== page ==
Common Investing Mistakes and How to Avoid Them

This article is an excerpt from the Shortform book guide to "The Most Important Thing" by The Princeton Language Institute and Abby Marks Beale. Shortform has the world's best summaries and analyses of books you should be reading.

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What are common investing mistakes that are easy to make? How can you avoid these pitfalls?

While safe investing sounds straightforward in theory, investing is more complicated in practice. As The Most Important Thing by Howard Marks points out, that’s because investors often succumb to emotional or intellectual pitfalls when investing.

Let’s look at the primary investing mistakes that you must avoid to maximize your success.

Common Psychological Pitfalls

While Marks admits that investing markets might be perfectly efficient if investors were fully objective and rational, he contends that the opposite is true: Psychological influences affect investors’ decisions, cutting into potential profits. And though Marks lists an array of such influences, we’ll focus on the effects of three key common investing mistakes: greed, fear, and the desire to conform.

Pitfall #1: Greed

First, Marks argues that greed leads investors to make suboptimal decisions as it causes them to abandon caution. He points out that when investors are overcome by their desire to earn money, they cast aside risk aversion in hopes of earning an outsized profit. For instance, a greedy investor might spend an exorbitant amount of money investing in an unproven cryptocurrency, leaving them exposed to massive losses if the investment fails. For this reason, Marks maintains that greed is one of the most potent forces working against investors.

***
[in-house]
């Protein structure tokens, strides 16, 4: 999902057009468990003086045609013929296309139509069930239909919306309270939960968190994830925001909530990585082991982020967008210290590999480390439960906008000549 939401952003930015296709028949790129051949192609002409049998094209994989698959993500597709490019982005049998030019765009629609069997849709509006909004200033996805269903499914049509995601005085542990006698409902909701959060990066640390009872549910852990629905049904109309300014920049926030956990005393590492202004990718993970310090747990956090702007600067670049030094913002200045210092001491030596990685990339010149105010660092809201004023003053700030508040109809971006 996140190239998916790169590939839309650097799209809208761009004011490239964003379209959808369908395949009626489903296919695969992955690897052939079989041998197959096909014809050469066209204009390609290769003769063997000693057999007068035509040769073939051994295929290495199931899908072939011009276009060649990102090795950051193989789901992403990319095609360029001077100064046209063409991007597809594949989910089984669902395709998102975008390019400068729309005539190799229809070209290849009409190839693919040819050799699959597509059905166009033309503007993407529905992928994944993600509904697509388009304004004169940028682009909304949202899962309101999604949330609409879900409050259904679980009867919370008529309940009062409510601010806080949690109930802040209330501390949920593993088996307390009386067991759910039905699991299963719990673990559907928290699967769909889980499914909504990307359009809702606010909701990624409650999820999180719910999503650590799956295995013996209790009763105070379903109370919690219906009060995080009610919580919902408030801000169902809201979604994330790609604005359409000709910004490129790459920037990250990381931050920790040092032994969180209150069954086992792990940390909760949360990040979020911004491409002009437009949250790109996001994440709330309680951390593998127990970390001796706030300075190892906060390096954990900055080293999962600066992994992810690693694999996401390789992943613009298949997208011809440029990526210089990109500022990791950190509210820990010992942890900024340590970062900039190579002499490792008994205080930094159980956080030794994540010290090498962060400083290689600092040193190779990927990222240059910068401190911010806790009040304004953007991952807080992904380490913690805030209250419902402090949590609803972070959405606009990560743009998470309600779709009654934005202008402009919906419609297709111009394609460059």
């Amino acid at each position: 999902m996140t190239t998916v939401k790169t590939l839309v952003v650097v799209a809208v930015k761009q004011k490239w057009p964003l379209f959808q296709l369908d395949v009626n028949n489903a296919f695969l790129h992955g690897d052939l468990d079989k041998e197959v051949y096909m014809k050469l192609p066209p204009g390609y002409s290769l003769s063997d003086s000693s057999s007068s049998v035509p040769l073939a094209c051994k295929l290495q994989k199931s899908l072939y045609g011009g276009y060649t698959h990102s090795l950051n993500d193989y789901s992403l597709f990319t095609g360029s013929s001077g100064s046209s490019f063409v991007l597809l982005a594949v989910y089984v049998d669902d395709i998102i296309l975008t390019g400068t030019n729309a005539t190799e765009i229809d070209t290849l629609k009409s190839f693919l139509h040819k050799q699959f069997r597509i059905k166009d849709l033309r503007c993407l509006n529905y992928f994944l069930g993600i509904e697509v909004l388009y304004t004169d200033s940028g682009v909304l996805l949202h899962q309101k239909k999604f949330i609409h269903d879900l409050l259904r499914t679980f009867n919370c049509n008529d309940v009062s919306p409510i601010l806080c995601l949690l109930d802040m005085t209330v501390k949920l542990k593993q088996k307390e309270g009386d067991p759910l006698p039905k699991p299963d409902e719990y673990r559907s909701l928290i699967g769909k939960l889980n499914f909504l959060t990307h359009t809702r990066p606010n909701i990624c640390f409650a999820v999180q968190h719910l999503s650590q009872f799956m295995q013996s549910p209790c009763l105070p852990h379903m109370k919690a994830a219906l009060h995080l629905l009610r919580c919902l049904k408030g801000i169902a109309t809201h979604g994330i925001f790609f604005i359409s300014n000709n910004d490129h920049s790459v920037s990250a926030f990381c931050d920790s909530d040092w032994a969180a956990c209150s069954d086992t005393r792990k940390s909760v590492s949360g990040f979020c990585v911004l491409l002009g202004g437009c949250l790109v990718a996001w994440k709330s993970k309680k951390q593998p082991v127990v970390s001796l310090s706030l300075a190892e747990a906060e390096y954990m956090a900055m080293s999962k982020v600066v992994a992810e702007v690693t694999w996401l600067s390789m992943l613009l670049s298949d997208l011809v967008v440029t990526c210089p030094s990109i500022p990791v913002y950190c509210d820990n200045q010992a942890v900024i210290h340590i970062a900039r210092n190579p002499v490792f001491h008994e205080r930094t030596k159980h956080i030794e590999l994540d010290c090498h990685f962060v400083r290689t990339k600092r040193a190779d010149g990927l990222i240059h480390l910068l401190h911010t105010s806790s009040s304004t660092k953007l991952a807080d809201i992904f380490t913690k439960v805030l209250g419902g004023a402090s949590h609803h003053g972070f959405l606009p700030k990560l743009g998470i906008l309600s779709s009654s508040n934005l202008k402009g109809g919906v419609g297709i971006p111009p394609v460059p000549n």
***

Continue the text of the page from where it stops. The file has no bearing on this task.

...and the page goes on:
Pitfall #2: Fear

On the other end of the spectrum, Marks holds that fear causes investors to leave profits on the table because scared investors are unwilling to take even well-informed risks. According to Marks, fear paralyzes the would-be investor. For example, a fearful investor might see an opportunity to purchase a security for far below its intrinsic value, only to be frozen by the possibility that they’ll ultimately lose money. In this way, fear can hinder investors from maximizing their potential returns.